A new Wyoming law – touted by supporters as protecting private property rights – slaps a penalty of up to a year in prison on any individual who attempts to unveil environmental violations occurring on private land. (Photo: Alan Liefting, Wikimedia Commons CC BY 2.0)
In this week’s trip beyond the headlines, Peter Dykstra tells host Steve Curwood about how a new Wyoming law that restricts data collection on private lands can conceal environmental violations. Also concerns about drone aircraft that spray fields with pesticides and a look back twenty-five years to the mysterious bombing of two Earth First! activists who were trying to protect California’s redwoods.
CURWOOD: Off to the world beyond the headlines now, in the company of Peter Dykstra of the DailyClimate.org and Environmental Health News, that’s EHN.org. He joins us on the line from Conyers, Georgia. Hello, Peter, what’s caught your attention today?
DYKSTRA: Hi, Steve. I’ve got a head-scratcher for you today. It’s from Wyoming, where earlier this spring the State Legislature passed and Governor Matt Mead signed a law that supporters say protects private property rights but critics say enables concealment of environmental crimes. Under the law, any individual who collects data or takes photographs of environmental violations on private land is subject to up to a year in prison.
CURWOOD: Hmmm, that sounds like they’re going a step beyond those so-called “Ag-Gag” laws that have been rolled out in several states. And some say those laws are designed to prevent the collecting of evidence of inhumane conditions on factory farms.
DYKSTRA: But this may be worse, and may be weirder too. The Wyoming law, endorsed by farmers and ranchers groups and the state’s biggest law enforcement organization, says that unless you get the written permission of landowners, any evidence you collect on environmental violations will get thrown out of court, and you’ll get thrown into court.
CURWOOD: So let’s say you’re a rancher…
DYKSTRA: Well, howdy.
CURWOOD: And I’m trying to find the source of, say, E.coli in my drinking water, and I think that maybe your cattle pooping into my drinking water stream is the problem. I have to get your permission to see if you're breaking the law?
DYKSTRA: Yeah, good luck with that. Anyway, some legal scholars say the law could never stand a First Amendment challenge, so we shall see. Now, get off my ranch!
CURWOOD: Sure, but only because you ask so nicely. What’s next?
DYKSTRA: Let’s move on to an item from the “What Could Possibly Go Wrong?” department.
DYKSTRA: The Federal Aviation Administration has approved the use of an enormous drone aircraft to spray pesticides and fertilizers on farm fields. The RMAX, made by the Yamaha Corporation, presumably the part of Yamaha that makes engines and motorcycles, and not the part of Yamaha that makes pianos, has to be big enough to carry chemical tanks to do the spraying. It’s a remotely-piloted helicopter the size of a pro football running back – 207 pounds – and it’s already in use spraying rice crops in Japan.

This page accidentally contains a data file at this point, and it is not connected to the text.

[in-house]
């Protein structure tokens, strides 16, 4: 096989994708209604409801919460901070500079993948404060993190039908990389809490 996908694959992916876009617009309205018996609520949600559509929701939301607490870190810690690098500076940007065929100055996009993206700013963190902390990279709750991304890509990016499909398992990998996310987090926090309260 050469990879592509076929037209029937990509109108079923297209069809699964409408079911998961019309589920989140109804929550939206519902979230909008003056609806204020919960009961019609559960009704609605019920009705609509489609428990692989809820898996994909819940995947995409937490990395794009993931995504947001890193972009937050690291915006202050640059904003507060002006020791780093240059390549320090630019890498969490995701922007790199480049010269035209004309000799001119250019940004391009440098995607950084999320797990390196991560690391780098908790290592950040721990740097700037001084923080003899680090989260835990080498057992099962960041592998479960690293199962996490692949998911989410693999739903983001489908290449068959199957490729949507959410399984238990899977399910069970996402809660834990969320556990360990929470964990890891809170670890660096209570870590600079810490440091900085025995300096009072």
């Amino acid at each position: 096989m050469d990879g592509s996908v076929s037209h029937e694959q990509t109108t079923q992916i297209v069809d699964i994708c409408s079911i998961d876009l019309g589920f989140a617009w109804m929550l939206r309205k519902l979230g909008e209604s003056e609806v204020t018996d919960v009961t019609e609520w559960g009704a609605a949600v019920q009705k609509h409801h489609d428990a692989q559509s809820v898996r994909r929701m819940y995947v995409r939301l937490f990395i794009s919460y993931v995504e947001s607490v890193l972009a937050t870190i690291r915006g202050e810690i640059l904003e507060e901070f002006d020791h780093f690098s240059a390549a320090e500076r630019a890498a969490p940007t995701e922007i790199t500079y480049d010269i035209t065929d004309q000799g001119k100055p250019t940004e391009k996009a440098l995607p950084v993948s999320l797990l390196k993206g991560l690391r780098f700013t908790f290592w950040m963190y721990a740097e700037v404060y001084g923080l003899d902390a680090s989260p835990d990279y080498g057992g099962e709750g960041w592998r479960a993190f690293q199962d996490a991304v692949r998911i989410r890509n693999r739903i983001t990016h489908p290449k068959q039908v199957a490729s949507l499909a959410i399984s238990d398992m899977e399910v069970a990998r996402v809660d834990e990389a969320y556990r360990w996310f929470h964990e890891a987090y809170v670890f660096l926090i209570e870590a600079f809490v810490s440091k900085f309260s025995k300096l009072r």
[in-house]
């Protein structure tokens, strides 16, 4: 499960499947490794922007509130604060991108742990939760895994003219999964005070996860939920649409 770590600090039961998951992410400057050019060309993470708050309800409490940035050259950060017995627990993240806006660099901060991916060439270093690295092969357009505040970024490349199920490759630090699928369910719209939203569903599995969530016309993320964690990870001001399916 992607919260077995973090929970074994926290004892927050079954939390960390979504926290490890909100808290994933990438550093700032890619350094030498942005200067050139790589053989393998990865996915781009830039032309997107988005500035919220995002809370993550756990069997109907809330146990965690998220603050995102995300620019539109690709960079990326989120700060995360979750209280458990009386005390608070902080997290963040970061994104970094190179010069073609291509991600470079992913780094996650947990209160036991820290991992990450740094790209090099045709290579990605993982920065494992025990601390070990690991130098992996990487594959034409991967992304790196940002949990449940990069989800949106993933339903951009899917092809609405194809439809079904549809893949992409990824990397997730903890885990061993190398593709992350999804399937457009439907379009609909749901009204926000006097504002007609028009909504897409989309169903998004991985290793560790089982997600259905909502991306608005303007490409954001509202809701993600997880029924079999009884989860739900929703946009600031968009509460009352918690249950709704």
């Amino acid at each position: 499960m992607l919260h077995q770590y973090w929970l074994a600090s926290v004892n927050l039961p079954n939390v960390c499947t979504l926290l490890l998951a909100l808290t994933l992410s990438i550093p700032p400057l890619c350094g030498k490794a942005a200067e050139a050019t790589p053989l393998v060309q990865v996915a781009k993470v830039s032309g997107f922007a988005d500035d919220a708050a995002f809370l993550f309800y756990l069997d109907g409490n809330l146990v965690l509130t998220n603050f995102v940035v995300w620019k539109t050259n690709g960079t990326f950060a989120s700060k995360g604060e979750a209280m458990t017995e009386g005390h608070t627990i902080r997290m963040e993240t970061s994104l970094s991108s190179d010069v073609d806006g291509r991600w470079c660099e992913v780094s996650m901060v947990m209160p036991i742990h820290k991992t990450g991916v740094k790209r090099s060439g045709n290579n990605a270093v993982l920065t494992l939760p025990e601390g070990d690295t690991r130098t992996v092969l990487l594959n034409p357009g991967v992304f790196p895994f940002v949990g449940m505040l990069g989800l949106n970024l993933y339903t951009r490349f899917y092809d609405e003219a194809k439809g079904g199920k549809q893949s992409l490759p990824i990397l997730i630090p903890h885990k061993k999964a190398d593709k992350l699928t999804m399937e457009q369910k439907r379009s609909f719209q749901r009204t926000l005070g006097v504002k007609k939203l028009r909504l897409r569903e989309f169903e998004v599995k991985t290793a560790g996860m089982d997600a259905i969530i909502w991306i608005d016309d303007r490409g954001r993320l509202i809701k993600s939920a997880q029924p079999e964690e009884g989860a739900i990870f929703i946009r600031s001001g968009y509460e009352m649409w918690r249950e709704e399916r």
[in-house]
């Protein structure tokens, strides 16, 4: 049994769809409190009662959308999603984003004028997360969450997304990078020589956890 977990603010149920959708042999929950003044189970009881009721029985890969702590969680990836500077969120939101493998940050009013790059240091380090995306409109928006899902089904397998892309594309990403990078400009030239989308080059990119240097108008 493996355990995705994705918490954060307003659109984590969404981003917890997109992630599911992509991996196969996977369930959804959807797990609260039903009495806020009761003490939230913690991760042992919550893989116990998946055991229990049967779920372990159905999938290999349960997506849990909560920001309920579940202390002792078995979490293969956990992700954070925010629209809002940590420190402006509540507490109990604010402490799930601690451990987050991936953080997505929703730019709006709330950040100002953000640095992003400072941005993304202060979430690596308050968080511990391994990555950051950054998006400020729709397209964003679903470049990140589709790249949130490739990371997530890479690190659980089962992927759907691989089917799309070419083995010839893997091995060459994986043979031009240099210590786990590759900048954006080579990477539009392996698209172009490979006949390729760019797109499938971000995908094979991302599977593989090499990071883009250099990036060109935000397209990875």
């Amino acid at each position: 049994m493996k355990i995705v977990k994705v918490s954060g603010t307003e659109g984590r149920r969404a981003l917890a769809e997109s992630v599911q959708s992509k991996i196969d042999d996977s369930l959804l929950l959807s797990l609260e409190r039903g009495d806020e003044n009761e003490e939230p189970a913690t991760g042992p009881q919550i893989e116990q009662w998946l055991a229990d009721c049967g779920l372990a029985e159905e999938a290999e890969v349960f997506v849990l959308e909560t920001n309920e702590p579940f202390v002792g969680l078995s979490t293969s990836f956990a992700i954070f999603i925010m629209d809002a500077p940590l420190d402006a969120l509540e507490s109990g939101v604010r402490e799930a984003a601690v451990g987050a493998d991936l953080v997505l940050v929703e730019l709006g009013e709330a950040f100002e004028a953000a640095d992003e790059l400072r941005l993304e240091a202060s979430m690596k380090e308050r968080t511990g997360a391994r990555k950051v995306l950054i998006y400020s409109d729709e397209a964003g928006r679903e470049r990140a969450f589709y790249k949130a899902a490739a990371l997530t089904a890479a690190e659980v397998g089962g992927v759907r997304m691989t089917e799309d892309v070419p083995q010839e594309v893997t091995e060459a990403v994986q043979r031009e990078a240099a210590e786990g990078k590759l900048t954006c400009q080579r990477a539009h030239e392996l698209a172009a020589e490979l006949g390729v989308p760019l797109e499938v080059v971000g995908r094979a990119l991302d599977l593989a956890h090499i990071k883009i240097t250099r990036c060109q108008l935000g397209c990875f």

CURWOOD: Pesticides and remotely-piloted aircraft – what could possibly go wrong?
DYKSTRA: Well, let’s separate out the two issues. A 21st Century drone may in fact be safer than an 80 year-old biplane to spray crops. I’m actually more concerned about the types of chemicals they’d be spraying, and of course, a major issue with aerial pesticide spraying is drift, when the wind carries the chemicals away from the targeted crops and possibly into neighboring communities. Still, I can’t stop thinking about what great plot material a chemical-spraying robot aircraft would have been for the Twilight Zone, or Benny Hill, or Pinky and the Brain. We’ll see how this one works as well.
CURWOOD: I suppose we will. Now fly us over to the history calendar for this week.
DYKSTRA: It’s been 25 years since a controversial bombing heated up the war of words and protests over logging of California’s redwood forests. Activists from Earth First! had designated a season of protests and civil disobedience in redwood country as the Pacific Lumber Company proceeded to take down huge, ancient redwood trees. Two of the protest leaders, Judy Bari and Darryl Cherney, were driving through Oakland, California, when a pipe bomb went off under the passenger seat of their car, maiming Judy Bari. Cherney suffered less serious injuries.
CURWOOD: That was a huge story at the time, and it’s hard to believe it is a quarter century ago.
DYKSTRA: It is indeed, Grandpa. The Oakland Police and FBI got right to work on investigating the bombing. Their conclusion: Judy Bari and Darryl Cherney bombed themselves while attempting to carry the pipe bomb to some other target. The two activists had received multiple death threats, and tried to assure law enforcement that if they were to carry a motion activated pipe bomb around, they probably wouldn’t store it 12-inches beneath one of their rear ends. The case kicked around for years. The bombing is a cold case to this day, but Bari and Cherney won vindication in a civil suit in which they were awarded $4.4 million in damages from the Oakland Police and FBI. But that 2002 court victory came too late for Judy Bari who died of cancer in 1997.
CURWOOD: Another example of when justice is delayed it can be justice is denied. Peter Dykstra is with Environmental Health News, that’s EHN.org, and the DailyClimate.org. Thanks, Peter, talk to you next time.
DYKSTRA: OK, Steve, thanks a lot, talk to you soon.
CURWOOD: And there’s more on these stories at our website, LOE.org.
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